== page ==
Serena Williams, SPOILED BRAT
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2018-09-09 10:50 by Karl Denninger
in Editorial , 387 references Ignore this thread
Serena Williams, SPOILED BRAT

Serena Williams, like so many people today, wishes to complain about "discrimination" related to voluntary conduct she engaged in and for which nobody but herself was responsible.

After a controversial call by the U.S. Open chair umpire during Saturday's women's title match, Serena Williams asserted that tennis has different standards for men and women.

Williams, 36, on Saturday suffered a swift 6-2, 6-4 loss to Naomi Osaka, who became the tournament's first female Japanese champion.

It happened after Williams, a 23-time Grand Slam singles champion, appeared to be thrown off her game -- after being penalized in the second set because of three separate game violations. 

Screw you Serena.

First, your coach later admitted that he provided coaching during the match, which the chair umpire saw and flagged.  That is a legitimate violation of the rules and thus the original penalty was legitimate.

Williams’ coach, Patrick Mouratoglou, later admitted to an ESPN reporter that “I was coaching.”

That's prohibited in the rules.  Whether or not everyone gets caught and thus penalized by it is immaterial.  Serena was caught, was penalized for the actions of her coach (since she's the responsible party for what people she hires do while on the court), and then she melted down and displayed unsportsmanlike conduct in smashing her racket and verbally abusing the umpire, continuing her abuse after the first two penalties!

Billie Jean King, of course, came to her defense and claimed that as an "emotional" woman she should be able to verbally abuse the officials.  What?

First off, the complaint raised by some that it's "wrong" to penalize the player for the actions of the coach is flat-out crap on its face.  Unlike team sports such as baseball or soccer in individual sports like tennis the player hires the coach and thus has agency liability for their actions.  That the rules of tennis hold the player liable for the actions of the coach on-court is not only reasonable it's the only proper relationship that could be in the rules.  This is similar to golf where the golfer hires the caddy; if the caddy commits some violation of the rules while on the course the player is held responsible -- and should be.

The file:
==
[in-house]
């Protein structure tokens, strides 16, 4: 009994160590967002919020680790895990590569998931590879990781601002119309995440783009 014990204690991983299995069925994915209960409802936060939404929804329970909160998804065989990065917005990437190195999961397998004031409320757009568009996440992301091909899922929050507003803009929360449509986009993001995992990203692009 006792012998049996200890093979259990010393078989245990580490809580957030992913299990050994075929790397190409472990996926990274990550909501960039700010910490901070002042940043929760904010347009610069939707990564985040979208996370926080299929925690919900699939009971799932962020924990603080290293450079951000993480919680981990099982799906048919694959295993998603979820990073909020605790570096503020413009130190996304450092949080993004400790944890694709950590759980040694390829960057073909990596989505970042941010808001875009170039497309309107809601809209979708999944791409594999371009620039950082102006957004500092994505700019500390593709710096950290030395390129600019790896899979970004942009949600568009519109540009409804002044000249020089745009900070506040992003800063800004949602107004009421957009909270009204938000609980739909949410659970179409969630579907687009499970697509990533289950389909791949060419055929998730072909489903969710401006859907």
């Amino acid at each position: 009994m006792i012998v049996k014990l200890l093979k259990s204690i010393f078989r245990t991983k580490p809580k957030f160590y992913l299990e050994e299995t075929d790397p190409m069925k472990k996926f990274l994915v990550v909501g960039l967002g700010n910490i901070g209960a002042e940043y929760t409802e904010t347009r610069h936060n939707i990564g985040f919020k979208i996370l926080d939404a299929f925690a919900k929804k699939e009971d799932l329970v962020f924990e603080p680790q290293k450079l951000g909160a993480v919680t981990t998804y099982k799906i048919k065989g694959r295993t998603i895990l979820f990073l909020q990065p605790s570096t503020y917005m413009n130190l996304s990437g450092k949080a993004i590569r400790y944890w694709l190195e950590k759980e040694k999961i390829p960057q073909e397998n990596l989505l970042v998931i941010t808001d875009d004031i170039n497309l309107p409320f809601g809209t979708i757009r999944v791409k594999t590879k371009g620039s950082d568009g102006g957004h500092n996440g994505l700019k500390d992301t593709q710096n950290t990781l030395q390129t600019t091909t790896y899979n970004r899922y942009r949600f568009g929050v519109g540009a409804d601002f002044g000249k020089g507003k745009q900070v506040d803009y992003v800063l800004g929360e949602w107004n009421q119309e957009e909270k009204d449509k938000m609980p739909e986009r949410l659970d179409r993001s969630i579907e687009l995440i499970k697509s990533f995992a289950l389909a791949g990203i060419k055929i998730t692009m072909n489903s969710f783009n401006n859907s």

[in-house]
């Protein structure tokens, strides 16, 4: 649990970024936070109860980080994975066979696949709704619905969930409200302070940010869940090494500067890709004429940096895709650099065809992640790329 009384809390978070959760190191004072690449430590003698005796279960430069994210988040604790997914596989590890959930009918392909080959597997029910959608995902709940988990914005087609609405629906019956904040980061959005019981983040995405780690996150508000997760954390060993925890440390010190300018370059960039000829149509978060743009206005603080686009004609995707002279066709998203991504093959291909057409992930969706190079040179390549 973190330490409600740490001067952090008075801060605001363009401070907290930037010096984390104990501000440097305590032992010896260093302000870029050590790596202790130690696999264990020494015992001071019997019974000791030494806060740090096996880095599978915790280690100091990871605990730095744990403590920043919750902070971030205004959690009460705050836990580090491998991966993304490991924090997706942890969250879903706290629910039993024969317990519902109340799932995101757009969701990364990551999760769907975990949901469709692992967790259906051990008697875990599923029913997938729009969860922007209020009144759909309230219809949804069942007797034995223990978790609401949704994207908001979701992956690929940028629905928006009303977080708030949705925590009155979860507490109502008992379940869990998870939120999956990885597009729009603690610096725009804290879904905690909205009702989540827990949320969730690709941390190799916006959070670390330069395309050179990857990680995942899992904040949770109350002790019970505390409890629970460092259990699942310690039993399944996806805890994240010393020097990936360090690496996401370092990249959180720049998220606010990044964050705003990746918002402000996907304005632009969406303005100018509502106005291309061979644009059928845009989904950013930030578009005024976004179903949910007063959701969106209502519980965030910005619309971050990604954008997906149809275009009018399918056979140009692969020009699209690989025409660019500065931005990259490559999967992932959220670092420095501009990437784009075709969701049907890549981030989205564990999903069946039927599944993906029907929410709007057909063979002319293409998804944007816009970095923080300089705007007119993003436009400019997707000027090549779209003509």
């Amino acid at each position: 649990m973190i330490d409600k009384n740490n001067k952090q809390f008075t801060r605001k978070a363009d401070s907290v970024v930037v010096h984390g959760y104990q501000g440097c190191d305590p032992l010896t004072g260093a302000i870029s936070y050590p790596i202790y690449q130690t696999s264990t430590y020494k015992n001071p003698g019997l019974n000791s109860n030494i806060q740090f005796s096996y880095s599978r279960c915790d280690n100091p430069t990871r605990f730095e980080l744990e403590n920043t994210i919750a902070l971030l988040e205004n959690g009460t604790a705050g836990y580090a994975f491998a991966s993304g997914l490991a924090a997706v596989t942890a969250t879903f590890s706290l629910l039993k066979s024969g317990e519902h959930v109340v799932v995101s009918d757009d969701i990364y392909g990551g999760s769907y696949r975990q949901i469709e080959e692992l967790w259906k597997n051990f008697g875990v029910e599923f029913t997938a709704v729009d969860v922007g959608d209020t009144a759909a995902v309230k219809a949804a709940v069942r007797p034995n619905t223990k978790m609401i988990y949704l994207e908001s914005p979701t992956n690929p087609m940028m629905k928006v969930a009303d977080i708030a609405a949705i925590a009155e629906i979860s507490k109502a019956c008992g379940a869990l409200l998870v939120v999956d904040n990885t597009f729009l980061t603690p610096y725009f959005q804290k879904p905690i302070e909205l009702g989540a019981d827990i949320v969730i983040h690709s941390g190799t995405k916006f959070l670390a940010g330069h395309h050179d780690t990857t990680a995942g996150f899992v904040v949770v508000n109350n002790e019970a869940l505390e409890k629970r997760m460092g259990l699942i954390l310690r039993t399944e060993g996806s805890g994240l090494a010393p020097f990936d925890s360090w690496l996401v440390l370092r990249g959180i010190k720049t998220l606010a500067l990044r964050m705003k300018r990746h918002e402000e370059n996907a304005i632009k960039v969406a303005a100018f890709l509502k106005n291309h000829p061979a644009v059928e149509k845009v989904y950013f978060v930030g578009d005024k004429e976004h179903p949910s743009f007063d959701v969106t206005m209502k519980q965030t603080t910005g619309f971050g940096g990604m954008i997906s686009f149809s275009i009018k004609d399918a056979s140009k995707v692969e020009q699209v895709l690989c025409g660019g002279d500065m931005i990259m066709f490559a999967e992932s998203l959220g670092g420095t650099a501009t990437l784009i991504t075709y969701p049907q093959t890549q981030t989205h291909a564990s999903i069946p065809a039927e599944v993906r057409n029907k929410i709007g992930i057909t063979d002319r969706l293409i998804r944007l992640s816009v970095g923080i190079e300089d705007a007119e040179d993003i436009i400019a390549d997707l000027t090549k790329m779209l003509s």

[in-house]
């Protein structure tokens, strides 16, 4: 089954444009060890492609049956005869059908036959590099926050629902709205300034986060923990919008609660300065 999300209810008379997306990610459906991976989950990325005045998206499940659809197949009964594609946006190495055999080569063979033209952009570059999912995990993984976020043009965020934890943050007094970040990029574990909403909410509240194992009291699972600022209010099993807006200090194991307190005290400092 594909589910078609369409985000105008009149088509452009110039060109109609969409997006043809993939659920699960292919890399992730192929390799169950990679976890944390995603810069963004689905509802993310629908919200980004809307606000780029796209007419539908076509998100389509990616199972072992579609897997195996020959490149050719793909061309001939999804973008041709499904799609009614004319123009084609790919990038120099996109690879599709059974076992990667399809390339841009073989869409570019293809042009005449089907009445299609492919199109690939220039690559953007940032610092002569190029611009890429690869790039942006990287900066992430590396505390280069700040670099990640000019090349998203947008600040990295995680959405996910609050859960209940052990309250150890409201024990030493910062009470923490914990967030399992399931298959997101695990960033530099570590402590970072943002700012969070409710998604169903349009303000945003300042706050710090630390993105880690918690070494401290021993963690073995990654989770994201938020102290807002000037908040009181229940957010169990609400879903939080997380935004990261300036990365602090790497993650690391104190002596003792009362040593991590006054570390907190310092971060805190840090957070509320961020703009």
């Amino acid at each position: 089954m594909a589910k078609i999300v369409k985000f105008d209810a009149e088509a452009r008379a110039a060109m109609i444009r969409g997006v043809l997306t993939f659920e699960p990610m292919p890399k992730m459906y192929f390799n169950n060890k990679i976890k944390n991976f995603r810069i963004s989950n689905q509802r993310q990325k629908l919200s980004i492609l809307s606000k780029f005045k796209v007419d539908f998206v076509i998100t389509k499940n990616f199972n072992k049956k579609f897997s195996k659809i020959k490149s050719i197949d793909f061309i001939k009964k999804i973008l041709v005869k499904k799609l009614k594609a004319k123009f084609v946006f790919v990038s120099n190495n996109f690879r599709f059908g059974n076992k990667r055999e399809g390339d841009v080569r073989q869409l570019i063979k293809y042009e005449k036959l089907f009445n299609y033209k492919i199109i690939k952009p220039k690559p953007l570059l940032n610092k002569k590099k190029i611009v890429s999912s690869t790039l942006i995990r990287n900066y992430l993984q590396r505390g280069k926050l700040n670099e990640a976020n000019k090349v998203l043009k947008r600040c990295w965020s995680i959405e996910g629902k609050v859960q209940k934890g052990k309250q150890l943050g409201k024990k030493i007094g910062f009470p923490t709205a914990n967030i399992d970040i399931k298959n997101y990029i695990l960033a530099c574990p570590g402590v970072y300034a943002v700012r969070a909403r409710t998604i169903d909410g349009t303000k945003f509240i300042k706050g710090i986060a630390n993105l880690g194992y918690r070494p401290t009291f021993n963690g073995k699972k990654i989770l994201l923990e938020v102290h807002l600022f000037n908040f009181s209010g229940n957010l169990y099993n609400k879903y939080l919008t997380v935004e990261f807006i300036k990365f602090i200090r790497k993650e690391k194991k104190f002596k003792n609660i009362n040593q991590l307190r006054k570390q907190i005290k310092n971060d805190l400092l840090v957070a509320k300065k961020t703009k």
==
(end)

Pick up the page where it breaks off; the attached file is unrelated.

It is a fact that not all violations of the rules of a sporting contest are seen or caught.  If you've ever watched any professional sporting contest (or for that matter any at any level) you've seen instances where someone has violated a rule of the game and yet it went unseen and unpunished by the officials.  By the very nature of an officiated game there will be inequities as a result of this; the point of having officials is to reduce them since the competitors have no incentive to flag their own violations, assuming they're even consciously aware of them.

I've seen plenty of people sanctioned and even ejected from games for unsportsmanlike conduct.  So have you, I'm sure.  Whether it's a red card in soccer or the baseball player or manager who gets in the face of the umpire and gets tossed out, it happens.

It should happen.

And when it does happen, it's not "sexism", and to claim otherwise marks you as nothing more than a douchebag entitled piece of crap.

Serena Williams has permanently destroyed any respect I had for her.  I used to consider her an extraordinary talented sportswoman in the game of tennis.

Now she's just a piece of crap who thinks that she's entitled by virtue of her sex (and probably race) to become abusive any time a call she disagrees with is made by the umpire or line judge.

Screw that crap; get out Serena and stay out.

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